Today, we are staring at and standing amid an interesting space where it comes to the concept of car ownership and driving a vehicle. Urban mobility has undergone tremendous change, truth be told. Apparently, the rising threat of a new, “about-to-strike” global recession has already begun to impact the industries everywhere. Add to it, the growing concerns thanks to unemployment or how some experts put it, lack of meaningful employment!

People would much rather keep away from new car ownership. The concept of a penny saved is a penny earned appears, all of a sudden, in vogue again. Ridesharing and carpooling dominate the order of the day. And that said, particularly in the last decade or so, the way the world gets around urban cities, has undergone a complete transformation.

This is all thanks to the rise of ride-hailing services. Uber and Ola are no longer rising businesses; they are flourishing ones that are dominating the charts at some of the world’s busiest and most happening of cities.

But the ground report from Europe- where Uber has been embraced widely and warmly by people- is quite disconcerting, if one might ask!

It appears, that Uber is contributing to air pollution in Europe? But one wonders, how is Uber contributing to air pollution in Europe?

In order to understand the gravity of the situation, one will have to step away from the larger world of convenience through which the famous riding-sharing brand is conceived.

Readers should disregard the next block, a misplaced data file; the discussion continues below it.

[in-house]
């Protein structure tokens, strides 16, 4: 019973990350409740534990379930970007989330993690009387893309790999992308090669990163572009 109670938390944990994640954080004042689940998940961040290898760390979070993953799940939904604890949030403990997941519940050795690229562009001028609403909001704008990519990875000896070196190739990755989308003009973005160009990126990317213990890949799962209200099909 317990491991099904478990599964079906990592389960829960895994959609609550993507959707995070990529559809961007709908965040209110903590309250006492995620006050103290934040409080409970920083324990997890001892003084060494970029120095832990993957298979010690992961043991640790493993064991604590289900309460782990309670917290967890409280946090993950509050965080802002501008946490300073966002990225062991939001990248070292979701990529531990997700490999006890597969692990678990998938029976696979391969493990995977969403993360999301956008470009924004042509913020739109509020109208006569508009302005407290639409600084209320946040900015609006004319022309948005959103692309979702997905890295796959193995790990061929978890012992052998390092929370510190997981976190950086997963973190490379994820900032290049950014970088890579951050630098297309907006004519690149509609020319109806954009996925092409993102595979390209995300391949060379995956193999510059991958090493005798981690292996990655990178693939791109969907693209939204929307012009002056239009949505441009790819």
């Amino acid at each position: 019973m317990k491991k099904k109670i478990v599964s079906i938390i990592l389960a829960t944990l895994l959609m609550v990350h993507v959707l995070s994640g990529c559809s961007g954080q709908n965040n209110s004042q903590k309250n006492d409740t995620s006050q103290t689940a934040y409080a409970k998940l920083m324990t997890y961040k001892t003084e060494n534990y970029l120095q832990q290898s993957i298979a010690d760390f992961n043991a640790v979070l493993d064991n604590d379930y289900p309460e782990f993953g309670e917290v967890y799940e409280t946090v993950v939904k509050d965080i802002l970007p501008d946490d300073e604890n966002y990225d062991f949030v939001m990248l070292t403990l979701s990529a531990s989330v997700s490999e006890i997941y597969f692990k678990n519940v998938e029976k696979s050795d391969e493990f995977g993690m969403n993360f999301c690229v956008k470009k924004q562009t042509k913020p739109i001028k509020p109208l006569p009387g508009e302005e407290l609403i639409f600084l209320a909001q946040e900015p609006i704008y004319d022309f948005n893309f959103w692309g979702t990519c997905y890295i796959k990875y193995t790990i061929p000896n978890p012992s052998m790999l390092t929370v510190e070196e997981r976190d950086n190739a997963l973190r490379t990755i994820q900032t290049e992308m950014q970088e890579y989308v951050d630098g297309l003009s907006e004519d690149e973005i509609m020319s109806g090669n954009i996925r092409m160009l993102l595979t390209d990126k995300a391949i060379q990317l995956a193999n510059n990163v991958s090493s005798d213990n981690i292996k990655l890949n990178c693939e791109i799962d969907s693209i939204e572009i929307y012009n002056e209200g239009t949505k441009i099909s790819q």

Forbes quoted a report published on Transport Environment ( that suggested that owing to a rise in the ride-sharing services and applications (or Taxi apps) such as Uber has added to the concern of air pollution.

Now the fact that Uber is contributing to air pollution in Europe stands in complete contrast to what the company claims on its website:

“More people in fewer, more efficient cars can mean less environmental impact per person.”

Data compiled by Euromonitor for European research and campaign group Transport & Environment shows a correlation between the surge in the number of ride-share drivers in major European cities and increasing levels of air pollution., elaborating on the interesting bit of development shared the following in a feature story:

“Uber’s CEO tells us they ‘do the right thing, period’ – but the reality is that Uber is part of the traffic and pollution problem, adding car trips in our cities and adding to the climate and pollution crisis,” says Yoann Le Petit, a mobility expert with T&E. “If it wants to become part of the solution Uber needs to stop using petrol and diesel cars and rapidly shift to 100% electric rides.”

But, within hours of the report coming up on the site, Uber was quick to come up with an explanation and conveyed the same courtesy the company’s spokesperson:

We are committed to helping people and cities move away from transportation overly reliant on car ownership towards a shared, electric future.

To do so, we are actively working with cities across Europe to improve access to clean, safe and affordable modes of transportation.”

But the report that suggested that Uber is contributing to air pollution in Europe, picked first-hand examples of several noted cities, of these- London!

It is believed that ever since Uber arrived in London, the overall surge in the number of vehicles on the famous English capital’s roads is believed to be somewhere around 26%. Analysis from the report also suggested that in the cities of London and Paris, the emissions from the Uber taxis could be as high as half a megatonne of CO2.

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